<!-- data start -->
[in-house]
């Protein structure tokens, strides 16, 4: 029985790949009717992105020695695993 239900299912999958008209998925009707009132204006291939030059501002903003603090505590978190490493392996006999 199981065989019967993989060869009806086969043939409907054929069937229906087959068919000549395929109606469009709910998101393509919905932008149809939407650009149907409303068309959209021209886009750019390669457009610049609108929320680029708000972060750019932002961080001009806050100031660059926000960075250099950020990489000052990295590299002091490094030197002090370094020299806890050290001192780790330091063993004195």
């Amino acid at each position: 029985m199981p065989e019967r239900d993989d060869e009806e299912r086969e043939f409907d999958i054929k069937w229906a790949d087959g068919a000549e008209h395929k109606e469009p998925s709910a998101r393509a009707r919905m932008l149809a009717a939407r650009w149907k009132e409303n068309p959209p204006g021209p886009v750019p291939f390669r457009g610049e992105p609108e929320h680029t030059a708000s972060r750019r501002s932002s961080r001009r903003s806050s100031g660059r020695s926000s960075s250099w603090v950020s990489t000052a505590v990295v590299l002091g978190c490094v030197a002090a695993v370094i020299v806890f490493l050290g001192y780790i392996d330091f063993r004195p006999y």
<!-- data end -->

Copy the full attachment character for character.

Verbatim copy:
[in-house]
């Protein structure tokens, strides 16, 4: 029985790949009717992105020695695993 239900299912999958008209998925009707009132204006291939030059501002903003603090505590978190490493392996006999 199981065989019967993989060869009806086969043939409907054929069937229906087959068919000549395929109606469009709910998101393509919905932008149809939407650009149907409303068309959209021209886009750019390669457009610049609108929320680029708000972060750019932002961080001009806050100031660059926000960075250099950020990489000052990295590299002091490094030197002090370094020299806890050290001192780790330091063993004195």
């Amino acid at each position: 029985m199981p065989e019967r239900d993989d060869e009806e299912r086969e043939f409907d999958i054929k069937w229906a790949d087959g068919a000549e008209h395929k109606e469009p998925s709910a998101r393509a009707r919905m932008l149809a009717a939407r650009w149907k009132e409303n068309p959209p204006g021209p886009v750019p291939f390669r457009g610049e992105p609108e929320h680029t030059a708000s972060r750019r501002s932002s961080r001009r903003s806050s100031g660059r020695s926000s960075s250099w603090v950020s990489t000052a505590v990295v590299l002091g978190c490094v030197a002090a695993v370094i020299v806890f490493l050290g001192y780790i392996d330091f063993r004195p006999y």